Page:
The Human Rights Council has asked the government to take action on a number of the issues we highlighted.
As well as this victory, we also presented members of the Human Rights Council with a petition on the subject of discriminatory laws. This petition followed a successful online campaign in countries across the world.
We asked the members of the Council to remember these laws when they are reviewing the human rights situation of one of the offending countries.
We hope that, in the years to come, more countries will hear from the Council about their discriminatory laws.
TLM has been working with persons affected by leprosy to create a greater awareness of leprosy within the wider disability sector and within the UN's human rights framework.
Now that we have established the foundations of this space, we aim to create stronger partnerships and strengthen our collective voice within these wider networks.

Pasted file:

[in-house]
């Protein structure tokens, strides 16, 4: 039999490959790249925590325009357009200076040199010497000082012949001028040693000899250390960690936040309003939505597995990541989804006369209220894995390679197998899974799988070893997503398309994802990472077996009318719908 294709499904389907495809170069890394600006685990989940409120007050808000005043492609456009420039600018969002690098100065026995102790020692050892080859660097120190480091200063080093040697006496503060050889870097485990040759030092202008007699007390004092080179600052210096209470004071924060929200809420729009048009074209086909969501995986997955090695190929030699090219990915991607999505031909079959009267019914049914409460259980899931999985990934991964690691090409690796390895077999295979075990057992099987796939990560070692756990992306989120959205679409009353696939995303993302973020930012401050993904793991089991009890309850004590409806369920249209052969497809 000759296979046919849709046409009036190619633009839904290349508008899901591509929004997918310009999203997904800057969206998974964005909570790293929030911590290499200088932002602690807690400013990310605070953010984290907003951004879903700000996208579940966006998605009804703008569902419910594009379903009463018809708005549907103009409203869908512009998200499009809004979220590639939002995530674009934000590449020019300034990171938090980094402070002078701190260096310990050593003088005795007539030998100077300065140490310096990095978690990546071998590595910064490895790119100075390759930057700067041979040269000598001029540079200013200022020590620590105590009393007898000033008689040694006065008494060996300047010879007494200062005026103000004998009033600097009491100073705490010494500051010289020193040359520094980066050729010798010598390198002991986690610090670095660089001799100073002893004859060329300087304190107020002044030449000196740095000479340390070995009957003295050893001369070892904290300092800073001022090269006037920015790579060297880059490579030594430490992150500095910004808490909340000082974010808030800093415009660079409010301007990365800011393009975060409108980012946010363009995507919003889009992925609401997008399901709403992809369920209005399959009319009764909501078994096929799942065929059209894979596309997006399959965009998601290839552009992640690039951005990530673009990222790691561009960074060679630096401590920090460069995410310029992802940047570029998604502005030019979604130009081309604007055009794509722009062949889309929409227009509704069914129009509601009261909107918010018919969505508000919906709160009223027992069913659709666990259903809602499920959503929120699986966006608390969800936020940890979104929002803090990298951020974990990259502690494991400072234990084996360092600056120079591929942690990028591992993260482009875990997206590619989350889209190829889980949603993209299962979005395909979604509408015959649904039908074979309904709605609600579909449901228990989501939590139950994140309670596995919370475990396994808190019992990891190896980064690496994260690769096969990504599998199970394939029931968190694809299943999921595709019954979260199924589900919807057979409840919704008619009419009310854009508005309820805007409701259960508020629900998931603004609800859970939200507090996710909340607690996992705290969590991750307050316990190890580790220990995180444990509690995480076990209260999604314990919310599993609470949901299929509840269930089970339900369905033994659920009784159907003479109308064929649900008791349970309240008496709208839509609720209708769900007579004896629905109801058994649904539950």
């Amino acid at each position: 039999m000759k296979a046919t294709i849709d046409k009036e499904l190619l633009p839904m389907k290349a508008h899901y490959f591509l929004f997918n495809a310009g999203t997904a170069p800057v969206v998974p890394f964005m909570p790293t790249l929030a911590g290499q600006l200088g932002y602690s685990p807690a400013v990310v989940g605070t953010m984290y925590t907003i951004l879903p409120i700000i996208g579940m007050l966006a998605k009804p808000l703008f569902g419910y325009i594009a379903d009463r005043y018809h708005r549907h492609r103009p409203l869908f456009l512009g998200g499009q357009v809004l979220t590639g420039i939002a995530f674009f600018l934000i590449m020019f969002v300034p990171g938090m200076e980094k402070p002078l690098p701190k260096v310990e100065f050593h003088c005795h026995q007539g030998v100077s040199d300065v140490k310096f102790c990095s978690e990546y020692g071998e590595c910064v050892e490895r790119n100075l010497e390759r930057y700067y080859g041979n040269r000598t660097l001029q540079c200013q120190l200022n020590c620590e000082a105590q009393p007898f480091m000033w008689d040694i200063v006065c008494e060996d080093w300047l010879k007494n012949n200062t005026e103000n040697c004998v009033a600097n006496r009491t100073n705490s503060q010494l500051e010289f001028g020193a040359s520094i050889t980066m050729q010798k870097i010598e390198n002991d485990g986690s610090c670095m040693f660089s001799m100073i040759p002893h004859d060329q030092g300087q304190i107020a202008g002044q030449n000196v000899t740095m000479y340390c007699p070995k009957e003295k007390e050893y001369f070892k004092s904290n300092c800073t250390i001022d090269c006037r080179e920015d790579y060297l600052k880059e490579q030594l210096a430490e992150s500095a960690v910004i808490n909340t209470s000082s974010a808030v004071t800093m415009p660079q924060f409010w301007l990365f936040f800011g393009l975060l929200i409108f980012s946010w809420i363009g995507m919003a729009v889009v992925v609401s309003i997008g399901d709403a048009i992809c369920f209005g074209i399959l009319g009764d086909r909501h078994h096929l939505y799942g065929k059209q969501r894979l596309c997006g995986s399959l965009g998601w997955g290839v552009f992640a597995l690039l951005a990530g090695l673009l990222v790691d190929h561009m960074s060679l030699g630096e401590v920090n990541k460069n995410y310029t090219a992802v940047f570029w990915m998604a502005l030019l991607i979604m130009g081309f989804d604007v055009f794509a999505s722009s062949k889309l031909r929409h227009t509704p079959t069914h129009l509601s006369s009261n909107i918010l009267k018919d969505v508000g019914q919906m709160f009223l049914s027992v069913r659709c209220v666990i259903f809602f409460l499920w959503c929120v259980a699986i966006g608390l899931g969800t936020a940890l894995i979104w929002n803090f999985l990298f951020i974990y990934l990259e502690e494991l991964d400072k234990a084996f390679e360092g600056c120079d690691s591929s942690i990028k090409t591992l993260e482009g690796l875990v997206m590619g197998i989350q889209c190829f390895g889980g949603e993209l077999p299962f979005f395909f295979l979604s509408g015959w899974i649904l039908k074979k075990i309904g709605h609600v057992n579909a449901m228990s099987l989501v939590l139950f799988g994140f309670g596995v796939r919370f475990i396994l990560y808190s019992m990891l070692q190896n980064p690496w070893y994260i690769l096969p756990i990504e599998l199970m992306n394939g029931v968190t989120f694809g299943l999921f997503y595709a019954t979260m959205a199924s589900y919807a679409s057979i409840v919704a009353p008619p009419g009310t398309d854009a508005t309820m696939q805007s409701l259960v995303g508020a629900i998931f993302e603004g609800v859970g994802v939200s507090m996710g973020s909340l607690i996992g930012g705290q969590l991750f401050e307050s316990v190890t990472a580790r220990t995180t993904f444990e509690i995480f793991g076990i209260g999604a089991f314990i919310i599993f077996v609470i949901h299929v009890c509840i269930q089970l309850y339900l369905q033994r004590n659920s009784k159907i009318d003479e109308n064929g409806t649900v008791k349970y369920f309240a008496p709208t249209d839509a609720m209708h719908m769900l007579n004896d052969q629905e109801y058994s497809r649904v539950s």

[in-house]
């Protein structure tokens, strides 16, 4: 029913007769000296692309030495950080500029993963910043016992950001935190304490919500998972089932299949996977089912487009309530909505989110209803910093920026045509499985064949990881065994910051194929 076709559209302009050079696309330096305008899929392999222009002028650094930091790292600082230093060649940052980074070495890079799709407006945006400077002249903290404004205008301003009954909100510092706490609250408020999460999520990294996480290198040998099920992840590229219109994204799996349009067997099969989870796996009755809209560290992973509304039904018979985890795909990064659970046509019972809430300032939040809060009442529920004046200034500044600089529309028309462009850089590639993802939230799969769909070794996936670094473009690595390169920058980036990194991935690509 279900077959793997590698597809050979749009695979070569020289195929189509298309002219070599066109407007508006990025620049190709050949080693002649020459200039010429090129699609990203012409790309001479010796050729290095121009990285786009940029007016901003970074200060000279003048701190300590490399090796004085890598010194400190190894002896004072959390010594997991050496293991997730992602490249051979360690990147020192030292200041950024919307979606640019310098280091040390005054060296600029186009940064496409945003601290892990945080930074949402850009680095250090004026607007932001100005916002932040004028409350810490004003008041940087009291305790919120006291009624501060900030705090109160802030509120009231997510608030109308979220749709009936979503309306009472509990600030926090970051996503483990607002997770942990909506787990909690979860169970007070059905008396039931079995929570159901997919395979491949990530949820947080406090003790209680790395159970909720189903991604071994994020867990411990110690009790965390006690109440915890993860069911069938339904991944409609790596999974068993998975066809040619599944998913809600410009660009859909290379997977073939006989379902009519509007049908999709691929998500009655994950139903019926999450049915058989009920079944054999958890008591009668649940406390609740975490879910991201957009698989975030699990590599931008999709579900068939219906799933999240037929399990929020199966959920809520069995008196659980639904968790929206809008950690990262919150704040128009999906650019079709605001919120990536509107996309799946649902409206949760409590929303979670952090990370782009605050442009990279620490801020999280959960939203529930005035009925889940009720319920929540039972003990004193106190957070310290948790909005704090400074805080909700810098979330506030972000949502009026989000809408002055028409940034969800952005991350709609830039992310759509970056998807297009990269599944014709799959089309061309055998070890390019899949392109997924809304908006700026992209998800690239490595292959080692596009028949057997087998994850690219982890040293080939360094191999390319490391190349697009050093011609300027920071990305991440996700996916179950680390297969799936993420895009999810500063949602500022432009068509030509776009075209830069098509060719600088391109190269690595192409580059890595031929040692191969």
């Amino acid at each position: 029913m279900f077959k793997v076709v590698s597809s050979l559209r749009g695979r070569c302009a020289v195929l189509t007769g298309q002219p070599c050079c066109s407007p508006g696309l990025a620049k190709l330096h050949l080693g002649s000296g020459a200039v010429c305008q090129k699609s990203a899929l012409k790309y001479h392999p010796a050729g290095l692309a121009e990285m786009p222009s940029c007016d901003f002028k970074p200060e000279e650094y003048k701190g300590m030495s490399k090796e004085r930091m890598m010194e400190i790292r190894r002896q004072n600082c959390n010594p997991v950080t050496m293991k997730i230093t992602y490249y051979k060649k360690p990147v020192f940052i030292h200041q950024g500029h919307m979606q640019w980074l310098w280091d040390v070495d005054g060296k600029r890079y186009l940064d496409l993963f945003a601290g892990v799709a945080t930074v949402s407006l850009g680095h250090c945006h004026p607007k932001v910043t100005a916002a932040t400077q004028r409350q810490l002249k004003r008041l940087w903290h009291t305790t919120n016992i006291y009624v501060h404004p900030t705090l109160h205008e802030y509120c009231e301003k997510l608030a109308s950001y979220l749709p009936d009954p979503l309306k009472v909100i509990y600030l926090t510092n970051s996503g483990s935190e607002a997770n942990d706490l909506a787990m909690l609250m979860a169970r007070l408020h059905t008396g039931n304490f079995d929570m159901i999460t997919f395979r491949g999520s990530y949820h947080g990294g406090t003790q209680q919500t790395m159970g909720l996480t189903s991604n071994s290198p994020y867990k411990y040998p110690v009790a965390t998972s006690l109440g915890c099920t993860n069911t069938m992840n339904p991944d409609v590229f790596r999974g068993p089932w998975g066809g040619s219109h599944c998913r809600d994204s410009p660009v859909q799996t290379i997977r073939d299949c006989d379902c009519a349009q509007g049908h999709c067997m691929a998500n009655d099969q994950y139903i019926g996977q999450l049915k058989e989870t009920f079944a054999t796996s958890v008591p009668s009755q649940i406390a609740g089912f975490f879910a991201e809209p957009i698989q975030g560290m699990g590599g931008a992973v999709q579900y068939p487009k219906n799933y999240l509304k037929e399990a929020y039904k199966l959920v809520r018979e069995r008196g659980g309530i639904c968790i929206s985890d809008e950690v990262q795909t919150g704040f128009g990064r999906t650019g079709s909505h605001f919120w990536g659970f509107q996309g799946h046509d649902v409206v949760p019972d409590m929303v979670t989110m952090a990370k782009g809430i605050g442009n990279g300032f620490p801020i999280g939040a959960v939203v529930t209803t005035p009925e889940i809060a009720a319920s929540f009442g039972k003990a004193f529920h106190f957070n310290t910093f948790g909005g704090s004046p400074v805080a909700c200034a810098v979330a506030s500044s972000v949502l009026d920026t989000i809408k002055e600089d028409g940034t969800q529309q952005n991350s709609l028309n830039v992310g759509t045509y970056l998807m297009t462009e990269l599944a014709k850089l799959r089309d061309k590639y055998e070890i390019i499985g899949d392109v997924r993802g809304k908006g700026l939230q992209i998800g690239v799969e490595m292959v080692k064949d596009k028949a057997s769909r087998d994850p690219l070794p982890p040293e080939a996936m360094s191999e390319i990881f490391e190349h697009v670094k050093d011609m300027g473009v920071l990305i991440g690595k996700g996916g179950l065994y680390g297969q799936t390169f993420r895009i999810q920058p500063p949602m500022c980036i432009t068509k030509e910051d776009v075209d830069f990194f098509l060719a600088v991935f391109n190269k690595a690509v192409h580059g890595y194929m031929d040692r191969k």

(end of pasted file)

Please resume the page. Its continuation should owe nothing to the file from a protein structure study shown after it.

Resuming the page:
We aim to support persons affected by leprosy as they hold governments to their commitments to the UN's human rights and disability rights frameworks.
TLM's Faithful Supporters
We are very blessed to say that TLM's supporters have remained faithful throughout the pandemic.
At the start of 2020 we feared what the incoming crisis would do to our income and our ability to support persons affected by leprosy.
Now, nearly three years later, we look back with immense gratitude.
TLM's selfless supporters recognised the harm the pandemic could cause to the lives of persons affected by leprosy and they stepped up with a commitment we did not see coming.
We are in the right position thanks to you
The latest data from the WHO shows us that the number of people who were diagnosed with leprosy in 2020 and 2021 is a long way down on the numbers diagnosed in previous years. This means fewer people are receiving the treatment they need to be cured of leprosy.
These people need to be identified and treated as soon as possible. Thanks to the selfless support of our donors, we are in an excellent position to make up for the time we lost during the pandemic.
Because of you, we remain confident that zero leprosy transmission is still possible by 2035.
Thank you. God is good.